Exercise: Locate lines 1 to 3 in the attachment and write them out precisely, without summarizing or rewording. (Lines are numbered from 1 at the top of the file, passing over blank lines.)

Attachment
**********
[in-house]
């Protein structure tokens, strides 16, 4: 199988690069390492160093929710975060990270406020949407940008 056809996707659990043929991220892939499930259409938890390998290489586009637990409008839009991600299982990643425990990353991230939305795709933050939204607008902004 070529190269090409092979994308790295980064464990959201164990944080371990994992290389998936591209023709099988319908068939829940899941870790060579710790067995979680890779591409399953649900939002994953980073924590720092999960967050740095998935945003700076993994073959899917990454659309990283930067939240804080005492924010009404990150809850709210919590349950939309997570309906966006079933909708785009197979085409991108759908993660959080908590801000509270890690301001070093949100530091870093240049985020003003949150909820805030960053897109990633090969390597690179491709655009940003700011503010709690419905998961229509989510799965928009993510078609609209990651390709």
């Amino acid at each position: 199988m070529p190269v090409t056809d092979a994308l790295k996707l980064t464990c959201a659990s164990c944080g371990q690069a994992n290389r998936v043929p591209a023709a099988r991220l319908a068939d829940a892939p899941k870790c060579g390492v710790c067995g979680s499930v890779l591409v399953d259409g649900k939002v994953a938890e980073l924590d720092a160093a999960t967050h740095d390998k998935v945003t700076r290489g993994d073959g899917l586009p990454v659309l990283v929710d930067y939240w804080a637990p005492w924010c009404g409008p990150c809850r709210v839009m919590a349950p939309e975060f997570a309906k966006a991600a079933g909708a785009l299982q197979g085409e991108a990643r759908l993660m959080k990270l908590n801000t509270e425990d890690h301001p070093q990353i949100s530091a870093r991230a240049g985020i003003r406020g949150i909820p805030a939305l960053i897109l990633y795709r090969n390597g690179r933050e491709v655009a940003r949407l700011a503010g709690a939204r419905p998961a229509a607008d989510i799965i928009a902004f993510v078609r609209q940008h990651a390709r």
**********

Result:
[in-house]
């Protein structure tokens, strides 16, 4: 199988690069390492160093929710975060990270406020949407940008 056809996707659990043929991220892939499930259409938890390998290489586009637990409008839009991600299982990643425990990353991230939305795709933050939204607008902004 070529190269090409092979994308790295980064464990959201164990944080371990994992290389998936591209023709099988319908068939829940899941870790060579710790067995979680890779591409399953649900939002994953980073924590720092999960967050740095998935945003700076993994073959899917990454659309990283930067939240804080005492924010009404990150809850709210919590349950939309997570309906966006079933909708785009197979085409991108759908993660959080908590801000509270890690301001070093949100530091870093240049985020003003949150909820805030960053897109990633090969390597690179491709655009940003700011503010709690419905998961229509989510799965928009993510078609609209990651390709």
């Amino acid at each position: 199988m070529p190269v090409t056809d092979a994308l790295k996707l980064t464990c959201a659990s164990c944080g371990q690069a994992n290389r998936v043929p591209a023709a099988r991220l319908a068939d829940a892939p899941k870790c060579g390492v710790c067995g979680s499930v890779l591409v399953d259409g649900k939002v994953a938890e980073l924590d720092a160093a999960t967050h740095d390998k998935v945003t700076r290489g993994d073959g899917l586009p990454v659309l990283v929710d930067y939240w804080a637990p005492w924010c009404g409008p990150c809850r709210v839009m919590a349950p939309e975060f997570a309906k966006a991600a079933g909708a785009l299982q197979g085409e991108a990643r759908l993660m959080k990270l908590n801000t509270e425990d890690h301001p070093q990353i949100s530091a870093r991230a240049g985020i003003r406020g949150i909820p805030a939305l960053i897109l990633y795709r090969n390597g690179r933050e491709v655009a940003r949407l700011a503010g709690a939204r419905p998961a229509a607008d989510i799965i928009a902004f993510v078609r609209q940008h990651a390709r």